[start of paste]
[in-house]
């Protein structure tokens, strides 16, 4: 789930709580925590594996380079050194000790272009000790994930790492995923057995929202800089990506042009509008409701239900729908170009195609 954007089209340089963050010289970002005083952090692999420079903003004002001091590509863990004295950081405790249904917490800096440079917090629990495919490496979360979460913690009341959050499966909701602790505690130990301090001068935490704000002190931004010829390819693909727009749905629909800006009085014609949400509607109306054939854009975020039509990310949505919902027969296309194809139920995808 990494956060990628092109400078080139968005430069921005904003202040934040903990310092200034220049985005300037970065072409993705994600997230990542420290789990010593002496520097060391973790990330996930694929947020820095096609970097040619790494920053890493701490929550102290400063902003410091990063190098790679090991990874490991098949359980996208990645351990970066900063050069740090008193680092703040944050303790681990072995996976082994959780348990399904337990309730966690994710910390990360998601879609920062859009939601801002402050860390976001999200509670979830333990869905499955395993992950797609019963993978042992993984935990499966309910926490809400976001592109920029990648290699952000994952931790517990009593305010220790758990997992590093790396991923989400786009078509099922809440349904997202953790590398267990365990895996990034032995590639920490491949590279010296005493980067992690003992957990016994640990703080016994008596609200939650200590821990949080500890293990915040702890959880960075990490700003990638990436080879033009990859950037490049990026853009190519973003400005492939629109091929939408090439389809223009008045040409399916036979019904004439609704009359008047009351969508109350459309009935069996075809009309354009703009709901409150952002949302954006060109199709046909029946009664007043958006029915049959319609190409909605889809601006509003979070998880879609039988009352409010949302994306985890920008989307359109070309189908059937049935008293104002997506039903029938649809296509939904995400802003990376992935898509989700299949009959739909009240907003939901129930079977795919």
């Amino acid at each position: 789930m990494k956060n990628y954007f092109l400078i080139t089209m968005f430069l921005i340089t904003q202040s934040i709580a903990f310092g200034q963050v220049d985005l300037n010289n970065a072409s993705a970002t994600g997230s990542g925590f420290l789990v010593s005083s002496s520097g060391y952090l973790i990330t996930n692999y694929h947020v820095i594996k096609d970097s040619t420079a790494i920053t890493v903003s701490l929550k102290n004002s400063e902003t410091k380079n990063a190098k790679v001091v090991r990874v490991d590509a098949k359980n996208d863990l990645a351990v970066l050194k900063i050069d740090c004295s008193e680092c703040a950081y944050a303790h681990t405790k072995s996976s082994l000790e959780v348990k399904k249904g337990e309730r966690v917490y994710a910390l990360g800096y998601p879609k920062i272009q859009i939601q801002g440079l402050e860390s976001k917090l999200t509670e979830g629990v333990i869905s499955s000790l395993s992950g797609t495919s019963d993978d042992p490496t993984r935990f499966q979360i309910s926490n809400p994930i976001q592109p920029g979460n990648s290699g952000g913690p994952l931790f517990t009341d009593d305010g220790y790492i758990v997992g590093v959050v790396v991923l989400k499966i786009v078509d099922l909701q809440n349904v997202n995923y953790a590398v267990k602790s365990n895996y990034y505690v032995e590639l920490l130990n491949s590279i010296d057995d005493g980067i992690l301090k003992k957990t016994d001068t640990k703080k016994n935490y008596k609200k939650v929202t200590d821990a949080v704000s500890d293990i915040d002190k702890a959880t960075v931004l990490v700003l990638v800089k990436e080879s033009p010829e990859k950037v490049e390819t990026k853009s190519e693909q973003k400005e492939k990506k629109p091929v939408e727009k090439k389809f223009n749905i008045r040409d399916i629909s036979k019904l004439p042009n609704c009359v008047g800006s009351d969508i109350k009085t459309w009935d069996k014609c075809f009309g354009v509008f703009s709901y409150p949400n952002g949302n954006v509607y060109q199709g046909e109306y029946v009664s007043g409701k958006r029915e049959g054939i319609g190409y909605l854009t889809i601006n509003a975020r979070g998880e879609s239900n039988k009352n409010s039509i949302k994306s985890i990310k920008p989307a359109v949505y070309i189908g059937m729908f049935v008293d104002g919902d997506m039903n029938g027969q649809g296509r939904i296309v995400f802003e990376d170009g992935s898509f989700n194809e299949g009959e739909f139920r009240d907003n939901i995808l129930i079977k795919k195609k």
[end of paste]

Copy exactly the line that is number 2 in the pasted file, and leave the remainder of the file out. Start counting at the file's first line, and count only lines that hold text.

């Protein structure tokens, strides 16, 4: 789930709580925590594996380079050194000790272009000790994930790492995923057995929202800089990506042009509008409701239900729908170009195609 954007089209340089963050010289970002005083952090692999420079903003004002001091590509863990004295950081405790249904917490800096440079917090629990495919490496979360979460913690009341959050499966909701602790505690130990301090001068935490704000002190931004010829390819693909727009749905629909800006009085014609949400509607109306054939854009975020039509990310949505919902027969296309194809139920995808 990494956060990628092109400078080139968005430069921005904003202040934040903990310092200034220049985005300037970065072409993705994600997230990542420290789990010593002496520097060391973790990330996930694929947020820095096609970097040619790494920053890493701490929550102290400063902003410091990063190098790679090991990874490991098949359980996208990645351990970066900063050069740090008193680092703040944050303790681990072995996976082994959780348990399904337990309730966690994710910390990360998601879609920062859009939601801002402050860390976001999200509670979830333990869905499955395993992950797609019963993978042992993984935990499966309910926490809400976001592109920029990648290699952000994952931790517990009593305010220790758990997992590093790396991923989400786009078509099922809440349904997202953790590398267990365990895996990034032995590639920490491949590279010296005493980067992690003992957990016994640990703080016994008596609200939650200590821990949080500890293990915040702890959880960075990490700003990638990436080879033009990859950037490049990026853009190519973003400005492939629109091929939408090439389809223009008045040409399916036979019904004439609704009359008047009351969508109350459309009935069996075809009309354009703009709901409150952002949302954006060109199709046909029946009664007043958006029915049959319609190409909605889809601006509003979070998880879609039988009352409010949302994306985890920008989307359109070309189908059937049935008293104002997506039903029938649809296509939904995400802003990376992935898509989700299949009959739909009240907003939901129930079977795919």